Big 12 Conference Reset: Get Caught Up On All The League’s Offseason Wheelings And Dealings

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The NBA Draft’s Early Entry Deadline has come and gone. Just about every elite recruit has decided where they will be playing their college ball next season. The coaching carousel, which ended up spinning a bit faster than initially expected, has come to a close. The transfer market is slowly winding down.

In other words, by now, we have a pretty good feel for what college basketball is going to look like during the 2017-18 season. With that in mind, let’s take a look at what has happened — and what will happen — in the Big 12 over the next six months.

OFFSEASON STORYLINES

1. Kansas, again: In most of the previous 13 years, there was at least an argument to be made about a team that could challenge Kansas and end the Jayhawks’ reign atop the league. You can’t even pretend to believe that’s the case heading into the summer before this season. Yes, West Virginia will be good and Texas is interesting, but the Jayhawks, well, they’re on another level.

Nearly everything went according to plan this offseason for Kansas, which lost Frank Mason and Landen Lucas to graduation and Josh Jackson to the draft but Devonte Graham and Svi Mykhailiuk are both coming back. Those two make for an experienced and skilled core, and when it’s paired with Mississippi State transfer Malik Newman, high-level recruits Billy Preston and Marcus Garrett and a healthy Udoka Azubuike, Kansas’ talent is among the best in the country.

2. What’s Bruce Weber’s status?: When Kansas State got blasted by 30 points in late February by Oklahoma – a Sooners team that won just 11 games on the year – it looked like be curtains for Bruce Weber’s tenure in Manhattan. Rather than fade to black, though, the Wildcats won their next three to nab a spot in the First Four, where they beat Wake Forest.

So what’s next for Weber? The fan base is unsettled, even after the third NCAA tournament in his five years there, and Kansas State has a new athletic director, Gene Taylor. Kamau Stokes, Barry Brown and Dean Wade return after successful seasons, but is there enough talent there to get back to the NCAA tournament? And is that even the bar to clear, both for Wildcat fans and the new AD? Weber may not be on the proverbial hot seat – there’s even talk of an extension for him this summer – but his situation is an interesting one, especially if Kansas State struggles out of the gates.

Shaka Smart (Photo by Tom Pennington/Getty Images)

3. Texas’ reinvention: Yeah, Texas made the NCAA tournament in Shaka Smart’s first season leading the Longhorns, but it’s hard to look at his two seasons there without some disappointment, especially after an 11-22 season in which Texas finished last in the Big 12 last season despite having a potential lottery pick in Jarrett Allen on the roster. The Longhorns were young and had a roster that didn’t really fit, but, still, a 4-14 Big 12 record is unsightly.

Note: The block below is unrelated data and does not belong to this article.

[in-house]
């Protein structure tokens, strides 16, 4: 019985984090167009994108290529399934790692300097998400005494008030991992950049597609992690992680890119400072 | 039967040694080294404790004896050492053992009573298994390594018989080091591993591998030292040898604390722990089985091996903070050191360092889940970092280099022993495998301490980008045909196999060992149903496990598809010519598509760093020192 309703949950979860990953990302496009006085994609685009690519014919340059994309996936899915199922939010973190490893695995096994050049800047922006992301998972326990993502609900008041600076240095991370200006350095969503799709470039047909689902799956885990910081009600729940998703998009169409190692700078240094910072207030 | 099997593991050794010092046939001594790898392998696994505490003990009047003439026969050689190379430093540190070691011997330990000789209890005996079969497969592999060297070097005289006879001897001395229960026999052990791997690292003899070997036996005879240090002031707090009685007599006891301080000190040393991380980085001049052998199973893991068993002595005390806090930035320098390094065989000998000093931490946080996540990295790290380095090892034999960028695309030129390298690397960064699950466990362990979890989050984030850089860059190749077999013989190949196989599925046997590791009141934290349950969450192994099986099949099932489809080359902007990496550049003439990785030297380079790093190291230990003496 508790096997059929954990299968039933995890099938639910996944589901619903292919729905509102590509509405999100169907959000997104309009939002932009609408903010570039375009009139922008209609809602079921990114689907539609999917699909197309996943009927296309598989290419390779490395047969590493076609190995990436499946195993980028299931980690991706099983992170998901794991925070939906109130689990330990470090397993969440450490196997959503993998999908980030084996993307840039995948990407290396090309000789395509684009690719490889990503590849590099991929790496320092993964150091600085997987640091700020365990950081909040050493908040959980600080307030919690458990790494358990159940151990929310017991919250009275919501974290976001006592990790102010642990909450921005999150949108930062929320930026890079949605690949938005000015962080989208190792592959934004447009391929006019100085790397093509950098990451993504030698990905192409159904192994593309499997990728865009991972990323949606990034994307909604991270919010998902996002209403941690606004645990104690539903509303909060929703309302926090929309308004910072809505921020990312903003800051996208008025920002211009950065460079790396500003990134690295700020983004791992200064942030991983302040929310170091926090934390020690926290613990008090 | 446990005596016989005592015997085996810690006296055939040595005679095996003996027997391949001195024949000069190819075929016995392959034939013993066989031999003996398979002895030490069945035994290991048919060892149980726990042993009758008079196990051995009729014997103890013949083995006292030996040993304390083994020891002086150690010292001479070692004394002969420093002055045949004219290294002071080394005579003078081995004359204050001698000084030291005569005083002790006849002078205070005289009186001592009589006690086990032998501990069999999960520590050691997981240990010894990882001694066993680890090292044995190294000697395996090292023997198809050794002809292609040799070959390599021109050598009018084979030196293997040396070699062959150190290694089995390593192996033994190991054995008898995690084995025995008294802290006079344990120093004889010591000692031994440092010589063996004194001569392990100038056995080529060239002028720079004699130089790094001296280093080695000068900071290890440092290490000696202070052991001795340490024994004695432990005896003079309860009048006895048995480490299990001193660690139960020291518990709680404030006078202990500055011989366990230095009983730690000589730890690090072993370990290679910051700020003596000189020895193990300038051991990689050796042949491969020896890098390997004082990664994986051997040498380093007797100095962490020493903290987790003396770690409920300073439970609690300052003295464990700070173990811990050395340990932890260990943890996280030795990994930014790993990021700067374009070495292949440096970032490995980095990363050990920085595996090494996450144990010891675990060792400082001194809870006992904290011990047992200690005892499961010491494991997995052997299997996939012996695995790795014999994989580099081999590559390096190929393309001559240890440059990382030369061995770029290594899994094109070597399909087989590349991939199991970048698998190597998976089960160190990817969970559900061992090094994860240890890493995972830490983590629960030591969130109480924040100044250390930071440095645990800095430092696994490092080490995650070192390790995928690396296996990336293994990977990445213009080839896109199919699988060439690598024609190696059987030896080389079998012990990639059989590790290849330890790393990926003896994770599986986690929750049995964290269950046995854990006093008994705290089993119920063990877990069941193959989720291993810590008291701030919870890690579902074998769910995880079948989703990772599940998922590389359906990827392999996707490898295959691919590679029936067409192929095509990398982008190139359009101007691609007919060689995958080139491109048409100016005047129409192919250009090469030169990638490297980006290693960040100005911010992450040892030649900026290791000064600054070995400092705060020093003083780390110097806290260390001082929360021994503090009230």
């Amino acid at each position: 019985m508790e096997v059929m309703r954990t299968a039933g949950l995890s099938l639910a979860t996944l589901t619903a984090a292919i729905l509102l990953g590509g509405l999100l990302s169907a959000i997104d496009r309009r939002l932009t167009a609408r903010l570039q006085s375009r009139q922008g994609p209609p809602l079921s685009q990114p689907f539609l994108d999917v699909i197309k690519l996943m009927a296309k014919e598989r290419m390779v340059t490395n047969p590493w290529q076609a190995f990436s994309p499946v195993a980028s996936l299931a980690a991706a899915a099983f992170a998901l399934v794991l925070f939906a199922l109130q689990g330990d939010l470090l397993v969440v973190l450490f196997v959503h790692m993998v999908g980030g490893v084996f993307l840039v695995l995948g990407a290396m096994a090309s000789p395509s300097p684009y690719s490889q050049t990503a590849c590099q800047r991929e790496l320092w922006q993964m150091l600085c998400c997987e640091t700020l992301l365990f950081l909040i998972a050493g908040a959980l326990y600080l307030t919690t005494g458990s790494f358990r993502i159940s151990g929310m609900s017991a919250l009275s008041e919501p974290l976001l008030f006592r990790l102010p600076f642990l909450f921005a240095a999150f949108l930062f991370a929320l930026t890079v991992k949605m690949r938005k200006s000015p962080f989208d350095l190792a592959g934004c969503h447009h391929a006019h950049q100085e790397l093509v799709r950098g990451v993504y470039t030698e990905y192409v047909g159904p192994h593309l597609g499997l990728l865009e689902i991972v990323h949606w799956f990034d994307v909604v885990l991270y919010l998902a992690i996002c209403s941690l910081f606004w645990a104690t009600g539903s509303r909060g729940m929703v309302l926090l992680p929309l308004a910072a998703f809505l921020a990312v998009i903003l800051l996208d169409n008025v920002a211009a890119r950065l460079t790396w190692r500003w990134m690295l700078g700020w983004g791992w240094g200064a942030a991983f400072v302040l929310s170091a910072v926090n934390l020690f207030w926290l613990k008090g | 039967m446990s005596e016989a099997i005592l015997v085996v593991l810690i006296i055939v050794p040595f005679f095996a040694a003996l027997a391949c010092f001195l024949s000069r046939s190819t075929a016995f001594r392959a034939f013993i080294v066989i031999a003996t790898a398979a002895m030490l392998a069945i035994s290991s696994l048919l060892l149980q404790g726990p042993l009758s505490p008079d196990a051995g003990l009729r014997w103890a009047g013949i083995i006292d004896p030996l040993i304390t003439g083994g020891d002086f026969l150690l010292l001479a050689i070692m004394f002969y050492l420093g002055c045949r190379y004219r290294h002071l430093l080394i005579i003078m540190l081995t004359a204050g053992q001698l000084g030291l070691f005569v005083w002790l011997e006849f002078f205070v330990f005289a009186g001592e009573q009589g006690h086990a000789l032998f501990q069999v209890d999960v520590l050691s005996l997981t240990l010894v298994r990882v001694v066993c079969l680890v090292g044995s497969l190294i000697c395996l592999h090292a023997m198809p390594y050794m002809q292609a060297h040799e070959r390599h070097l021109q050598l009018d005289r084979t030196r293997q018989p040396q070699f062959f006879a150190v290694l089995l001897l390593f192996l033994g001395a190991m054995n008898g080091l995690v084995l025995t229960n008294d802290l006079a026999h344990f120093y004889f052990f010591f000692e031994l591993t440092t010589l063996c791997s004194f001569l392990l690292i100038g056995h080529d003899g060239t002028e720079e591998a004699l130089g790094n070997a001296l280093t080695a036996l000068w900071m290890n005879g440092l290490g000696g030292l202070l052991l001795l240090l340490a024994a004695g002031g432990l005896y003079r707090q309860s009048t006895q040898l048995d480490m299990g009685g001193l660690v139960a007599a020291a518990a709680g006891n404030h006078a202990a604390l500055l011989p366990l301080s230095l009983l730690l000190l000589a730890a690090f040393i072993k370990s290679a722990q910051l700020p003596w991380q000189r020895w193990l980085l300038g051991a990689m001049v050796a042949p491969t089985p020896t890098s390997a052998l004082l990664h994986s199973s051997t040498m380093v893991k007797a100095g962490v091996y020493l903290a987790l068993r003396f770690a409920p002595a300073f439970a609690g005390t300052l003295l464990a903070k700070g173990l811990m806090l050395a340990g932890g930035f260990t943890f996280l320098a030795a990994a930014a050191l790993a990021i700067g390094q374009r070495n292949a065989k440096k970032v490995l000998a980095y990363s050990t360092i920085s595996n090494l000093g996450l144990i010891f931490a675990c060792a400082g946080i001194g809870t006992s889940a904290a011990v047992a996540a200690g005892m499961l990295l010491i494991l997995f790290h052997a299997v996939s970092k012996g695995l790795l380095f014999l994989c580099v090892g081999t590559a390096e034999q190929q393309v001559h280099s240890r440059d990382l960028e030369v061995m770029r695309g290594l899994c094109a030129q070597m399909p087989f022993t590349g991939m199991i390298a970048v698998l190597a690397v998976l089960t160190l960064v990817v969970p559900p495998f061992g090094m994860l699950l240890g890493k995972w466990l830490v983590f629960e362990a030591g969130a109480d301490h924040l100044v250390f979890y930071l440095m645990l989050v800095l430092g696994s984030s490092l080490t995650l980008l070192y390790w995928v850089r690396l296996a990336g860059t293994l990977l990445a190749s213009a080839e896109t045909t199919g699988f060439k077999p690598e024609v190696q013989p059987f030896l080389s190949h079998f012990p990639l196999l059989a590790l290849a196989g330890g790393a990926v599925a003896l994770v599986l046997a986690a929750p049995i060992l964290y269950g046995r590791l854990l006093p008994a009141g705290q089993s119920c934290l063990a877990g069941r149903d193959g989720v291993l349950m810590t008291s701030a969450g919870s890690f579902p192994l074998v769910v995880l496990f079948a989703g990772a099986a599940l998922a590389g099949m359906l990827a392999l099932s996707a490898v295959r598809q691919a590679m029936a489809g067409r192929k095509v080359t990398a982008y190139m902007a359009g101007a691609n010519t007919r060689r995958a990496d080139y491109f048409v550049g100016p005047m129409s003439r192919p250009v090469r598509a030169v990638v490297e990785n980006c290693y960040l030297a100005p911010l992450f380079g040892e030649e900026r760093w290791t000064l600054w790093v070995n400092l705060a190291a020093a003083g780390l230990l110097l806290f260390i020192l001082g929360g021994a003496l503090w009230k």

This year, though, Smart has a truly intriguing and, more importantly, talented group that would appear to fit together well. Andrew Jones tested the draft waters before coming back to Austin and Kerwin Roach and Eric Davis are a year older and more seasoned. But it’s the newcomers that really make Texas a team to watch. Mo Bamba picked Texas over Duke and Kentucky, giving the Longhorns not only a 7-footer who may be the top 2018 NBA draft pick but also a massively important symbolic recruiting victory. Four-star recruit Matt Coleman gives Smart the point guard he so desperately missed, and Smart secured three other four-star players in the class. Texas probably won’t win the Big 12 this season, but it’s not hard to think this will be the season we all look back on as truly the start of the Smart era.

4. Country roads lead to victories: West Virginia lost a lot, namely Tarik Phillip and Nathan Adrian, but Jevon Carter and Esa Ahmad might be the best one-two punch in the conference outside of the city limits of Lawrence. Bob Huggins is going to get the most out of this group, and that’s likely going to mean a bunch of wins. Kansas is the toast of the league, but the Mountaineers are worth raising a cup for as well, though it should probably be filled with something stronger than champagne.

IMPORTANT ADDITIONS

  • Malik Newman, Kansas: Newman underwhelmed in his first collegiate season, averaging 11.3 points and shooting 39.1 percent as a Mississippi State freshman, but he’s a former top-10 recruit that’s spent a year away from competition under the tutelage of Bill Self. He seems to be a prime candidate to turn a fresh start into a dynamic season
  • Mohammed Bamba, Texas: As mentioned above, Bamba’s decision to come to Texas is a potential game-changer. He adds some serious star power to the Big 12, a league that’s lacked that some in recent years outside of Kansas’ one-and-done players.
  • Billy Preston, Kansas: Preston isn’t thought of as highly as recent top Kansas recruits like Josh Jackson, Kelly Oubre or Andrew Wiggins, but the kid can really play. He won’t be asked to play a starring role, but if he can be an impactful contributor, that’s all Kansas will need
  • Trae Young, Oklahoma: The post-Buddy Hield wasn’t kind to Oklahoma last season, but Lon Kruger and the Sooners don’t figure to stay down long, especially with the hometown five-star prospect in the fold.
  • Lindell Wigginton, Iowa State: The Cyclones have enjoyed one of the steadiest point guards in recent college basketball history for the last four years with Monte Morris setting the sport’s career assist-to-turnover ratio record, but they’ll now turn the team over to Wigginton, the program’s best-rated recruit in a generation. Wigginton will probably have to be special if Iowa State is to make a seventh-straight NCAA tournament.
Devonte’ Graham (Photo by Jamie Squire/Getty Images)

SURPRISING DEPARTURES

  • Al Freeman, Baylor: Freeman saw his role slashed last year, so it’s not entirely surprising, but losing an experienced and talented player like Freeman always stings.